Thursday, February 27, 2014


FEBRUARY 27, 2014
9:30 am

Releasing November 15, 2013 Legal Opinion: Ending city-paid family health insurance benefits for family members of elected officials and further limiting benefits to individual primary coverage for elected officials.

The people of North Canton spoke clearly on the matter and I believe that the people of North Canton have a right to know the implications of the November 15,2013 Legal Opinion on their vote in order to preserve the integrity of the election system.

I personally followed that decision and I encourage all elected officials to follow that decision. Furthermore, I am releasing the November 15, 2013 Legal Opinion on the matter because I believe that a transparent discussion will follow and allow the city to resolve the matter and move forward.

I do not believe that the ordinance approved by the voters of North Canton on November 6, 2012 should be challenged.  I believe that we should adopt the ordinance by personal practice in this term and ratify it for future effective terms.

David J. Held
Mayor of the City of North Canton, Ohio


To:     North Canton City Council/Mayor/Director of Finance

Re:     2012 Initiative to Limit Health Care Benefits for Part-Time Elected   Officials

IIssue Presented.

    Whether the initiative to limit North Canton's elected officials' health care benefits, passed on November 6, 2012, by a vote of 6,480 for, and 25550 against, may lawfully limit the benefits of officials elected to serve for the 2014-2015 term of office.

II.       Controlling Law and Legal Analysis.

     The initiative does not affect the newly-elected officials* benefits for two reasons: 1) North Canton employs no ^art-time" elected officials from whom to limit health care benefits; and 2) the initiative passed in contravention of North Canton's Charter ("Charter") and is therefore void.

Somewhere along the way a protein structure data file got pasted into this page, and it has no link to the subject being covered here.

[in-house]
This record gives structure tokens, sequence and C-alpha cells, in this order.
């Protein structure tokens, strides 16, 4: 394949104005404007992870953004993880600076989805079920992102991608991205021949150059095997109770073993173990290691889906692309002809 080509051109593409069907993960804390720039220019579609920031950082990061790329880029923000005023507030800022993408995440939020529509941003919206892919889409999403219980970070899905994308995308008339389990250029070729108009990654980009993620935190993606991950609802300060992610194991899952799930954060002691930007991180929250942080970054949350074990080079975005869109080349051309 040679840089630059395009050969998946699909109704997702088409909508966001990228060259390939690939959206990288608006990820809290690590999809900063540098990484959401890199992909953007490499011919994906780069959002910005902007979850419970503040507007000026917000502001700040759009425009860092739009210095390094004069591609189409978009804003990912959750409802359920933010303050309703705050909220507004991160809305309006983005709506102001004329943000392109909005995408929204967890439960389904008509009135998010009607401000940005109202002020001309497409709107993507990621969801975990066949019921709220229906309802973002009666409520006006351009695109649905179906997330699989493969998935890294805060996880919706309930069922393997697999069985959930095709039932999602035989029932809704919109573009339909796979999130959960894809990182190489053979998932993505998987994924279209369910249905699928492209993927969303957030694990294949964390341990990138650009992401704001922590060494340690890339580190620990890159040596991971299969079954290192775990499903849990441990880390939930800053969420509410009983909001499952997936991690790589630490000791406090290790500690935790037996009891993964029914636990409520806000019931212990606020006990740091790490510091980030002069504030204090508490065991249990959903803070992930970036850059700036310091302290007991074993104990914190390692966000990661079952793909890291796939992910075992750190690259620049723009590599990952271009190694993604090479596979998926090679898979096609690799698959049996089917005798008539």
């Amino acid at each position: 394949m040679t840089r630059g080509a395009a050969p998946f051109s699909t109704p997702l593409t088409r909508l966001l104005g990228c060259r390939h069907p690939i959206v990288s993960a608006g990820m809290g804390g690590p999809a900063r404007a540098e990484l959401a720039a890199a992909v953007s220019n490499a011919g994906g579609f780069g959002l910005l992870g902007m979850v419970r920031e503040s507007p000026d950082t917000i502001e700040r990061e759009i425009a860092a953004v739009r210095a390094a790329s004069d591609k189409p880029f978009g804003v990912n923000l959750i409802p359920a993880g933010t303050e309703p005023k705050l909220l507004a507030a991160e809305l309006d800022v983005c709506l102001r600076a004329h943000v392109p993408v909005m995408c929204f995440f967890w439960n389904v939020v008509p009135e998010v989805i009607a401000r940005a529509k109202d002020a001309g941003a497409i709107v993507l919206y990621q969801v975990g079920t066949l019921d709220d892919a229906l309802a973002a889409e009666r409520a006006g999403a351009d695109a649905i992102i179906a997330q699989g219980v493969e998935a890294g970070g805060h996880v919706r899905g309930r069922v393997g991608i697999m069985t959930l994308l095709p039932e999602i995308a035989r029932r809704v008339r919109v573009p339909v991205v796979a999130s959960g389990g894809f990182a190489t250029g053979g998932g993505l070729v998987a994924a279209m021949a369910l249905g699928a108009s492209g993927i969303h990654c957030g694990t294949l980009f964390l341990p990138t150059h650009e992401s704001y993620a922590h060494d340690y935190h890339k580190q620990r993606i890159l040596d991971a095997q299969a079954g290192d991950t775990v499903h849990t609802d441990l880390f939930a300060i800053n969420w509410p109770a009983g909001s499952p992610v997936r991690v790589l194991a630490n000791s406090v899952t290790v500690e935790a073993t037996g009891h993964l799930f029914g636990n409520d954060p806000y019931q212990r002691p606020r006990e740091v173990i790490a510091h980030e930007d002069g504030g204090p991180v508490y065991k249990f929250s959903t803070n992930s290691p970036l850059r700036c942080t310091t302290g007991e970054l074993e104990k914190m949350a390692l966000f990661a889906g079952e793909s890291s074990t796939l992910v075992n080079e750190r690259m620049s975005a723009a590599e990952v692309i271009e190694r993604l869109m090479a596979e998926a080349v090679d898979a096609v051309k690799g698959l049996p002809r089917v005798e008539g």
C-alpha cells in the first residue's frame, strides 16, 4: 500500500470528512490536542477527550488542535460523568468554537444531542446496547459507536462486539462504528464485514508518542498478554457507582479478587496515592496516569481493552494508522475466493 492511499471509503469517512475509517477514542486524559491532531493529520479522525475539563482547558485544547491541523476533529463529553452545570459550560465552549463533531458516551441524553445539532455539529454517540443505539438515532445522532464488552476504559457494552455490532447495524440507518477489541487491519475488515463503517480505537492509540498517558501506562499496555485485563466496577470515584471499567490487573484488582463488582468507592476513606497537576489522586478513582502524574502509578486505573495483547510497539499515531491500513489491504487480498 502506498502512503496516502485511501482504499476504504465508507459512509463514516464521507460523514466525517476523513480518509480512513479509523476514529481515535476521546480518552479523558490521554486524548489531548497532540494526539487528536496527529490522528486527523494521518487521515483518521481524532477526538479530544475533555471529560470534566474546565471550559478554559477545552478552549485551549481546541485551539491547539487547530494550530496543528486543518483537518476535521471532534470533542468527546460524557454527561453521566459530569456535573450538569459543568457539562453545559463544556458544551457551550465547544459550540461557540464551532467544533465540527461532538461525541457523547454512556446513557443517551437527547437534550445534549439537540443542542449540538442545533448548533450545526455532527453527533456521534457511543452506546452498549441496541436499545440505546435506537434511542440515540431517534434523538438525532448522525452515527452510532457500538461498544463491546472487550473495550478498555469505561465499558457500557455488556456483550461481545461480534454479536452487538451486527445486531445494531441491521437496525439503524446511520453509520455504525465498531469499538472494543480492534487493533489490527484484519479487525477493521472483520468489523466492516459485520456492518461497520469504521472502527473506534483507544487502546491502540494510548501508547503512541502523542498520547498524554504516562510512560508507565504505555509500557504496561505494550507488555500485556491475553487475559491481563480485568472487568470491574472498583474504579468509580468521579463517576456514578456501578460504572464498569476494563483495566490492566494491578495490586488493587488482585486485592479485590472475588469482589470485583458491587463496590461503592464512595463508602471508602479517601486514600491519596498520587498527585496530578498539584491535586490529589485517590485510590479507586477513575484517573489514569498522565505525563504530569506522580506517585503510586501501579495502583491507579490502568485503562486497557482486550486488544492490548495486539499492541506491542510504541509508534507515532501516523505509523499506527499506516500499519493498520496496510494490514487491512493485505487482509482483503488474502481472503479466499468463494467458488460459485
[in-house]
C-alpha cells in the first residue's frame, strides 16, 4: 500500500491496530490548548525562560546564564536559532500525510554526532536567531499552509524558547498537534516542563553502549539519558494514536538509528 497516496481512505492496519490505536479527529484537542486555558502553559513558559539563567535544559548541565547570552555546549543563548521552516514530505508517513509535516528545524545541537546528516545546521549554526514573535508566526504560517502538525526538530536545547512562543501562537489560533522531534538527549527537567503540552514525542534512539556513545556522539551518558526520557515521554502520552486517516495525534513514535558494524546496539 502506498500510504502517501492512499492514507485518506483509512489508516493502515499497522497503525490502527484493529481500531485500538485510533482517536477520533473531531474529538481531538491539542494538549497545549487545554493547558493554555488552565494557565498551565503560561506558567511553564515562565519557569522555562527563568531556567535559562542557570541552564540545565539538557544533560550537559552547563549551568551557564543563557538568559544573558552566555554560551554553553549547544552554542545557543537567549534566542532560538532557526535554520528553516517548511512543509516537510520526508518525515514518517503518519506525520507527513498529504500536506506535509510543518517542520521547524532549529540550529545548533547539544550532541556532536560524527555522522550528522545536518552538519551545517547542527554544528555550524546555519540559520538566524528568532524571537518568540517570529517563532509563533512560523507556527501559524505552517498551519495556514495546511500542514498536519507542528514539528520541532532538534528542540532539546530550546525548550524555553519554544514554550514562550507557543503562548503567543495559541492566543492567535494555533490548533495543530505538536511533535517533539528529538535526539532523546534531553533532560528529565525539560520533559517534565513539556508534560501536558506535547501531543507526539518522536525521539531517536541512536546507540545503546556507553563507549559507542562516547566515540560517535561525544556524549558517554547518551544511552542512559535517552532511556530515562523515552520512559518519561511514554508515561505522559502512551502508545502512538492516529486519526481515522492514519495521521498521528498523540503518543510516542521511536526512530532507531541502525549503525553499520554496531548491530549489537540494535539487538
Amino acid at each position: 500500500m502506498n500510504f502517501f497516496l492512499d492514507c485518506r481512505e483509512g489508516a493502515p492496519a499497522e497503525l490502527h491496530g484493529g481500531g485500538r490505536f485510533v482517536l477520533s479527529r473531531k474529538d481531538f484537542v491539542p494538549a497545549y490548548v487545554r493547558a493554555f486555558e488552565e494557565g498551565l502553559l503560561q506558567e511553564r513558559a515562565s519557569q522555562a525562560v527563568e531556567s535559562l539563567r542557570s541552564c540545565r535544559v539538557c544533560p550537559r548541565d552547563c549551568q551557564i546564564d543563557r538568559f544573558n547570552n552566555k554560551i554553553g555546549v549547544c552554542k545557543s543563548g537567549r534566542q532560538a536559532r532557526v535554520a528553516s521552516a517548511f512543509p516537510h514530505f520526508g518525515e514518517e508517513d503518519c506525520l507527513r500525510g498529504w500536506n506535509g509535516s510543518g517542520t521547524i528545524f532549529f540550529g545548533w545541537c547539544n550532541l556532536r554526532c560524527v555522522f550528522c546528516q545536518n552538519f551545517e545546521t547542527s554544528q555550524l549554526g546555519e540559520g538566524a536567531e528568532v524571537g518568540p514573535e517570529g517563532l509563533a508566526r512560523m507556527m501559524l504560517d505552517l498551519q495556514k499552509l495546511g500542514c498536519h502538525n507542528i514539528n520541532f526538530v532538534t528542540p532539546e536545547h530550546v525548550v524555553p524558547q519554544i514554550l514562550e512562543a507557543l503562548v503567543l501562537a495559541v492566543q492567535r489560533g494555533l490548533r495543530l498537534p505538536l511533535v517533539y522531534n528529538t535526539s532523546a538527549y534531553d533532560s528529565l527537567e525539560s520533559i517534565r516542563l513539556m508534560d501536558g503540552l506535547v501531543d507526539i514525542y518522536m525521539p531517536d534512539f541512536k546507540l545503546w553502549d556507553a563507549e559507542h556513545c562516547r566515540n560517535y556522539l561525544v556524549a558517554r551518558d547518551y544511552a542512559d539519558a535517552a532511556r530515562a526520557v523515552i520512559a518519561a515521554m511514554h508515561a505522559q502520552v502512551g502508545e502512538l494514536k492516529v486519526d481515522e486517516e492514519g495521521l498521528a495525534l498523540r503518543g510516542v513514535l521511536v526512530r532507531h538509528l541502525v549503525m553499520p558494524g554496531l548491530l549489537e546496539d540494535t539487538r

A.    North Canton employs no "part-time" elected officials.

     The 2012 initiative purports to limit the health care benefits of "part-time" elected officials. (A copy of the proposed ordinance is attached hereto.) However, North Canton employs no "part-time" elected officials. It never has. North Canton's elected officials are "salaried" employees, compensated at a flat rate, regardless of the number of hours worked during a particular pay period. Therefore, the initiative to limit part-time elected officials* health care benefits should not affect the benefits of those officials elected to serve the 2014-2015 term of office as salaried employees.

B.    The initiative passed in derogation of the Charter and is therefore void.

        Begin the analysis with the premise that a municipal ordinance in conflict with its charter is ineffective. Reed v. City of Youngstown, 173 Ohio St 265 (1962), paragraph two of the syllabus. Whether enacted by a legislative body, or through a voter initiative, such as here, an ordinance at odds with its charter is void at its inception and has no effect. Id.